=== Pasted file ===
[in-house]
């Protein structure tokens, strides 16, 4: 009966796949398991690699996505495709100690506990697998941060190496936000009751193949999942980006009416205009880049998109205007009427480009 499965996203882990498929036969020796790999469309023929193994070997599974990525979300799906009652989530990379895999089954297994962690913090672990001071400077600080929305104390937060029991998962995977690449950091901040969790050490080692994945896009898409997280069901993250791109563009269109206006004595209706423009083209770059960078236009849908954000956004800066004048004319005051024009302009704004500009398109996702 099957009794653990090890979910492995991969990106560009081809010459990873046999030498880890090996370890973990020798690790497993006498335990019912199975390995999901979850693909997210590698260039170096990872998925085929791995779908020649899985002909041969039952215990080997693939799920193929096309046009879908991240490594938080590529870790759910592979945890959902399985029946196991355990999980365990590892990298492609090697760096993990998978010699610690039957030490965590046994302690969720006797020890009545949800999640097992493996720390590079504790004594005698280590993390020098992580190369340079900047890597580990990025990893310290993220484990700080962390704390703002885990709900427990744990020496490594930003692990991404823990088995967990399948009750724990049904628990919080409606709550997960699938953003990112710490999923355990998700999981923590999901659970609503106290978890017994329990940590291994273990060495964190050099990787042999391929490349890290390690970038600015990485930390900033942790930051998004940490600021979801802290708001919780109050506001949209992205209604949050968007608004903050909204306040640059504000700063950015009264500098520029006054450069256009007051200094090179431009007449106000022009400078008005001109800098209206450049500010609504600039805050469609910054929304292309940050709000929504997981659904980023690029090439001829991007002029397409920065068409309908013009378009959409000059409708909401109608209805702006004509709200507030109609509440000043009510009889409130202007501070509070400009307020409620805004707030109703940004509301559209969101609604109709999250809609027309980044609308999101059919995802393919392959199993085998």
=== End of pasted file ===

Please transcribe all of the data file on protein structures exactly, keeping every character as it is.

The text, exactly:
[in-house]
């Protein structure tokens, strides 16, 4: 009966796949398991690699996505495709100690506990697998941060190496936000009751193949999942980006009416205009880049998109205007009427480009 499965996203882990498929036969020796790999469309023929193994070997599974990525979300799906009652989530990379895999089954297994962690913090672990001071400077600080929305104390937060029991998962995977690449950091901040969790050490080692994945896009898409997280069901993250791109563009269109206006004595209706423009083209770059960078236009849908954000956004800066004048004319005051024009302009704004500009398109996702 099957009794653990090890979910492995991969990106560009081809010459990873046999030498880890090996370890973990020798690790497993006498335990019912199975390995999901979850693909997210590698260039170096990872998925085929791995779908020649899985002909041969039952215990080997693939799920193929096309046009879908991240490594938080590529870790759910592979945890959902399985029946196991355990999980365990590892990298492609090697760096993990998978010699610690039957030490965590046994302690969720006797020890009545949800999640097992493996720390590079504790004594005698280590993390020098992580190369340079900047890597580990990025990893310290993220484990700080962390704390703002885990709900427990744990020496490594930003692990991404823990088995967990399948009750724990049904628990919080409606709550997960699938953003990112710490999923355990998700999981923590999901659970609503106290978890017994329990940590291994273990060495964190050099990787042999391929490349890290390690970038600015990485930390900033942790930051998004940490600021979801802290708001919780109050506001949209992205209604949050968007608004903050909204306040640059504000700063950015009264500098520029006054450069256009007051200094090179431009007449106000022009400078008005001109800098209206450049500010609504600039805050469609910054929304292309940050709000929504997981659904980023690029090439001829991007002029397409920065068409309908013009378009959409000059409708909401109608209805702006004509709200507030109609509440000043009510009889409130202007501070509070400009307020409620805004707030109703940004509301559209969101609604109709999250809609027309980044609308999101059919995802393919392959199993085998």